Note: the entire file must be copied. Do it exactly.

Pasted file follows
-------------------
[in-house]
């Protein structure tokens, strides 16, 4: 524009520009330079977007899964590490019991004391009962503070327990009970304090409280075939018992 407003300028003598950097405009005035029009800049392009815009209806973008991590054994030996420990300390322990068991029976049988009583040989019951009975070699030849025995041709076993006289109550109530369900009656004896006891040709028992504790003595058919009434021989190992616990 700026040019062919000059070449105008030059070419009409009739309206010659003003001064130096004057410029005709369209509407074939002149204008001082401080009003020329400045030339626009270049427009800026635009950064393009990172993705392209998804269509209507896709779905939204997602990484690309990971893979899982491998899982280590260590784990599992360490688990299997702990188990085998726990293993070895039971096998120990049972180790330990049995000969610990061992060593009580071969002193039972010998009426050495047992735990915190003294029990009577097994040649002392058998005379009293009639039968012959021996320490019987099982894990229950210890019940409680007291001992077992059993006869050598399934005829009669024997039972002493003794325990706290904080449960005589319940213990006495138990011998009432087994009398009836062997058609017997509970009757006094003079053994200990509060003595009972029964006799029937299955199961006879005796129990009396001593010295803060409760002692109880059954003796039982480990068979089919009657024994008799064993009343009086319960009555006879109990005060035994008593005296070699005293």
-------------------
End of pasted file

[in-house]
């Protein structure tokens, strides 16, 4: 524009520009330079977007899964590490019991004391009962503070327990009970304090409280075939018992 407003300028003598950097405009005035029009800049392009815009209806973008991590054994030996420990300390322990068991029976049988009583040989019951009975070699030849025995041709076993006289109550109530369900009656004896006891040709028992504790003595058919009434021989190992616990 700026040019062919000059070449105008030059070419009409009739309206010659003003001064130096004057410029005709369209509407074939002149204008001082401080009003020329400045030339626009270049427009800026635009950064393009990172993705392209998804269509209507896709779905939204997602990484690309990971893979899982491998899982280590260590784990599992360490688990299997702990188990085998726990293993070895039971096998120990049972180790330990049995000969610990061992060593009580071969002193039972010998009426050495047992735990915190003294029990009577097994040649002392058998005379009293009639039968012959021996320490019987099982894990229950210890019940409680007291001992077992059993006869050598399934005829009669024997039972002493003794325990706290904080449960005589319940213990006495138990011998009432087994009398009836062997058609017997509970009757006094003079053994200990509060003595009972029964006799029937299955199961006879005796129990009396001593010295803060409760002692109880059954003796039982480990068979089919009657024994008799064993009343009086319960009555006879109990005060035994008593005296070699005293």